tutional executive committee of which working man none of these cities have
. . j-, . j. oi tiipir would shut off their free
rodent of the national oVnHnn ! supply and let these poor working men ' degrees above zero at 10:30 o'clock this
?r?h R-iSai wrE hfi . il have a little of the fuel to cook his j morning. "Sunny" Flora stated this
of the BNai B Rit heads f the com- M v..Mi,f,e tm v.. aCtrr,non that the mercurv will nroba-
mlcalnn will mat,. ,V,o , a I . I PJiTtV -. w . Ull
1111. ..J..'.. ..... .... n v. ,..v f - V. 1 1 1 L It'll.
morning that the "soft stuff" was oomlng
down gently along all Its lines in the state
The gas pressure In Topeka was good
this morning. There was comparatively
Lttle difficulty In maintaining street rail
way traffic on account of the snow. A
few of th cars, however, ware slightly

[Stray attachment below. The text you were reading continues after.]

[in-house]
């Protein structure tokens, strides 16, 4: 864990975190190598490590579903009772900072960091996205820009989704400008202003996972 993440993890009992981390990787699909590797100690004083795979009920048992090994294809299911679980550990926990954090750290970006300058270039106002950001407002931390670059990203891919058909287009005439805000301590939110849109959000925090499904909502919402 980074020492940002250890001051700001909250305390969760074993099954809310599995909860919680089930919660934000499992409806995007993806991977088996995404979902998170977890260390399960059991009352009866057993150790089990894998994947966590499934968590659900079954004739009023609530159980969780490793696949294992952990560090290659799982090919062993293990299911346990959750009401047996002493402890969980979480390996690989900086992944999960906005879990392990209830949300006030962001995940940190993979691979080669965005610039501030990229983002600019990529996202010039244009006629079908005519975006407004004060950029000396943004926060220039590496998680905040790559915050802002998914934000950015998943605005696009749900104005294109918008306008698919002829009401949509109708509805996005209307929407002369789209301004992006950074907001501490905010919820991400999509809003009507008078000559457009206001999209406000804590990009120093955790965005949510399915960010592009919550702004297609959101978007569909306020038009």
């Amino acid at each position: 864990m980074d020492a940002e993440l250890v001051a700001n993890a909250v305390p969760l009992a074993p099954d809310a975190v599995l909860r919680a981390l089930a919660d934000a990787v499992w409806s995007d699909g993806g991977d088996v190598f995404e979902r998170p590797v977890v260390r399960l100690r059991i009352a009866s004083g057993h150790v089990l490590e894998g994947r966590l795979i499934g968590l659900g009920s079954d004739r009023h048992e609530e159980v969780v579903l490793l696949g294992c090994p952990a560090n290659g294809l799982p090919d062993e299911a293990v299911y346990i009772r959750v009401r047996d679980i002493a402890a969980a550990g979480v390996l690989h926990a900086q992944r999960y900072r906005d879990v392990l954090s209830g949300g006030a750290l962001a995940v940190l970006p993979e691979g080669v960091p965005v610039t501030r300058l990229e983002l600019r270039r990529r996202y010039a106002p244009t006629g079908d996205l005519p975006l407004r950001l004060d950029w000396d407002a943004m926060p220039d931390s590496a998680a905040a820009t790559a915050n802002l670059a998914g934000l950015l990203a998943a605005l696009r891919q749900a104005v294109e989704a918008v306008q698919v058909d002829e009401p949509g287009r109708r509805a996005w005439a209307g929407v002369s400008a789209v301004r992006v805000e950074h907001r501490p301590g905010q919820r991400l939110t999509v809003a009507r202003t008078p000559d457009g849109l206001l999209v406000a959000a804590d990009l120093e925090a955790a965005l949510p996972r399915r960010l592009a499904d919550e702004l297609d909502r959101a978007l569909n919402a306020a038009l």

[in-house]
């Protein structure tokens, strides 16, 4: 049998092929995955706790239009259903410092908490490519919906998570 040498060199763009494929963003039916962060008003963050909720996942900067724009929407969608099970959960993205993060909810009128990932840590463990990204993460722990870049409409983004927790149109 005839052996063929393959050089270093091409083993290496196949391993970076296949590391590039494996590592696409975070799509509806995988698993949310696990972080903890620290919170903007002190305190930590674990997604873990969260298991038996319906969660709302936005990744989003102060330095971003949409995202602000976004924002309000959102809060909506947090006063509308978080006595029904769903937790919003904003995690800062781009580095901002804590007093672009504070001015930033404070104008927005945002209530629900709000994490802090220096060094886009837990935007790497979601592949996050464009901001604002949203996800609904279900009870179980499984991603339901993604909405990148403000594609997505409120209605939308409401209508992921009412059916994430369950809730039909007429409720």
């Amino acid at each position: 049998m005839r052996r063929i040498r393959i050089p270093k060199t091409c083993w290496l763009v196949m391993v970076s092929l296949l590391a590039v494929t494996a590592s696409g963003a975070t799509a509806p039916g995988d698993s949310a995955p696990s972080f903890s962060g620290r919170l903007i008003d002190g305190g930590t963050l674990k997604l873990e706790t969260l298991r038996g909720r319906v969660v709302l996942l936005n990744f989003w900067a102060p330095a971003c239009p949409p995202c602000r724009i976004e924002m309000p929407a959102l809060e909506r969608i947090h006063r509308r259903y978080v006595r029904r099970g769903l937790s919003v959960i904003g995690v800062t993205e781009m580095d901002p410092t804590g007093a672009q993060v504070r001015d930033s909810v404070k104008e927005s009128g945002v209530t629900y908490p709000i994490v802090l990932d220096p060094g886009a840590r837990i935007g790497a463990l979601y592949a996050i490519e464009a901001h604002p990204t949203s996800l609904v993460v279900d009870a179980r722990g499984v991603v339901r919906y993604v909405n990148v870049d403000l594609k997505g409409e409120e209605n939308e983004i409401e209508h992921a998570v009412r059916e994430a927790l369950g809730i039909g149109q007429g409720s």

off schedule time.
.he demand for assistance at ths Provi
dent association has been somewhat
greater today tuan nornu.1 for the last
few weeks. The plumbers have received
a few calls to thaw out frosen pipes, but
trouble in this respect has been nominal.
The coal and shoe men hove found teosVs
The mercury will probably be hovering
close to the zero mark Tuesday morning,
according to "Sunny" Flora, the weather
man, who takes things In a philosophical
manner. "It Is much better to hava our
winter weather now." said he, "than la
"Why, this weather is mild as compared
with that of a year ago today. Then -ho
mercury went down to 12 degrees; In
fact the maximum temperature for the
day was five degrees below zero.
"Yesterday was the first day wince De
cember 12 that the temperatures were be
low normal. At 7 o'clock Sunday even
ing the thermometer reading waa ten de
grees; at midnight, eight, and at 7'M
o'clock this morning, five degrees. It waa
five degrees at 9 o'clock."
Up to 9 o'clock this momir-g the sno"
measured one and nine-tenths inches. It
is of a dry variety, measuring when
melted .06 of an Inch.
A fifteen mile breeze from the north
has held the temperatures down today.
The minimum temperature was four